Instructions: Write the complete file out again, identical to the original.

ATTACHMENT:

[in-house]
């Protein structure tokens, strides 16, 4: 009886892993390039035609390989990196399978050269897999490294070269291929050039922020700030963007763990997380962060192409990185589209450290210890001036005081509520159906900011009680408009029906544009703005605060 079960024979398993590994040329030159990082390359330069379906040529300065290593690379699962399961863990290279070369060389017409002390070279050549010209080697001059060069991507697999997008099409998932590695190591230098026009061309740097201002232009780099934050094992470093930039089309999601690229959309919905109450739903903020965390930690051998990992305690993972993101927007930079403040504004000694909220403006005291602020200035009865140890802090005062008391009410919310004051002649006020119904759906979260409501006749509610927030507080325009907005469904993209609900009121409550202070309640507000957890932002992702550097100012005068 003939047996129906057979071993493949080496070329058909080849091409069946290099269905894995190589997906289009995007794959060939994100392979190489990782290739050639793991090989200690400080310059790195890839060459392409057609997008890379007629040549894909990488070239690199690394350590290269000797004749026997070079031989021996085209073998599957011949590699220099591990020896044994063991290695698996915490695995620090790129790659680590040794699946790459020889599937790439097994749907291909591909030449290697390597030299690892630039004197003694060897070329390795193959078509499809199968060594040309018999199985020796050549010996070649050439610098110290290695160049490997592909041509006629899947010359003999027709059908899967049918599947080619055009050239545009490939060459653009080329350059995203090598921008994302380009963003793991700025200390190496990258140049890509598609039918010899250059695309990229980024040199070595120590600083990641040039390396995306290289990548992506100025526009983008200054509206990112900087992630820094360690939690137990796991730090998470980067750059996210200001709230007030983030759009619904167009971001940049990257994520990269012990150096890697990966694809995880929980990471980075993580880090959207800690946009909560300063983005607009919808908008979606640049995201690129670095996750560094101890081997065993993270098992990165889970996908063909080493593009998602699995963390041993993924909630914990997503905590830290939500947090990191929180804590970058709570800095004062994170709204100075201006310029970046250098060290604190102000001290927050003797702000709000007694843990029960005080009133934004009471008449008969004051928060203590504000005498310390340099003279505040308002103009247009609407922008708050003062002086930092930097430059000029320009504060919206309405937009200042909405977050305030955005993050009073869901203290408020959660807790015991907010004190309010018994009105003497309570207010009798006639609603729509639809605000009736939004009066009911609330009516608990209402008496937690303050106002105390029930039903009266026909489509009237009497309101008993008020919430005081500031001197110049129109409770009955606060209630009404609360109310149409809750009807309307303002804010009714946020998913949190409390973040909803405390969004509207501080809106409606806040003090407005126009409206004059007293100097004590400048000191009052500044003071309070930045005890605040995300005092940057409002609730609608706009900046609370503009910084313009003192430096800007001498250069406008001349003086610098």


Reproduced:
[in-house]
């Protein structure tokens, strides 16, 4: 009886892993390039035609390989990196399978050269897999490294070269291929050039922020700030963007763990997380962060192409990185589209450290210890001036005081509520159906900011009680408009029906544009703005605060 079960024979398993590994040329030159990082390359330069379906040529300065290593690379699962399961863990290279070369060389017409002390070279050549010209080697001059060069991507697999997008099409998932590695190591230098026009061309740097201002232009780099934050094992470093930039089309999601690229959309919905109450739903903020965390930690051998990992305690993972993101927007930079403040504004000694909220403006005291602020200035009865140890802090005062008391009410919310004051002649006020119904759906979260409501006749509610927030507080325009907005469904993209609900009121409550202070309640507000957890932002992702550097100012005068 003939047996129906057979071993493949080496070329058909080849091409069946290099269905894995190589997906289009995007794959060939994100392979190489990782290739050639793991090989200690400080310059790195890839060459392409057609997008890379007629040549894909990488070239690199690394350590290269000797004749026997070079031989021996085209073998599957011949590699220099591990020896044994063991290695698996915490695995620090790129790659680590040794699946790459020889599937790439097994749907291909591909030449290697390597030299690892630039004197003694060897070329390795193959078509499809199968060594040309018999199985020796050549010996070649050439610098110290290695160049490997592909041509006629899947010359003999027709059908899967049918599947080619055009050239545009490939060459653009080329350059995203090598921008994302380009963003793991700025200390190496990258140049890509598609039918010899250059695309990229980024040199070595120590600083990641040039390396995306290289990548992506100025526009983008200054509206990112900087992630820094360690939690137990796991730090998470980067750059996210200001709230007030983030759009619904167009971001940049990257994520990269012990150096890697990966694809995880929980990471980075993580880090959207800690946009909560300063983005607009919808908008979606640049995201690129670095996750560094101890081997065993993270098992990165889970996908063909080493593009998602699995963390041993993924909630914990997503905590830290939500947090990191929180804590970058709570800095004062994170709204100075201006310029970046250098060290604190102000001290927050003797702000709000007694843990029960005080009133934004009471008449008969004051928060203590504000005498310390340099003279505040308002103009247009609407922008708050003062002086930092930097430059000029320009504060919206309405937009200042909405977050305030955005993050009073869901203290408020959660807790015991907010004190309010018994009105003497309570207010009798006639609603729509639809605000009736939004009066009911609330009516608990209402008496937690303050106002105390029930039903009266026909489509009237009497309101008993008020919430005081500031001197110049129109409770009955606060209630009404609360109310149409809750009807309307303002804010009714946020998913949190409390973040909803405390969004509207501080809106409606806040003090407005126009409206004059007293100097004590400048000191009052500044003071309070930045005890605040995300005092940057409002609730609608706009900046609370503009910084313009003192430096800007001498250069406008001349003086610098």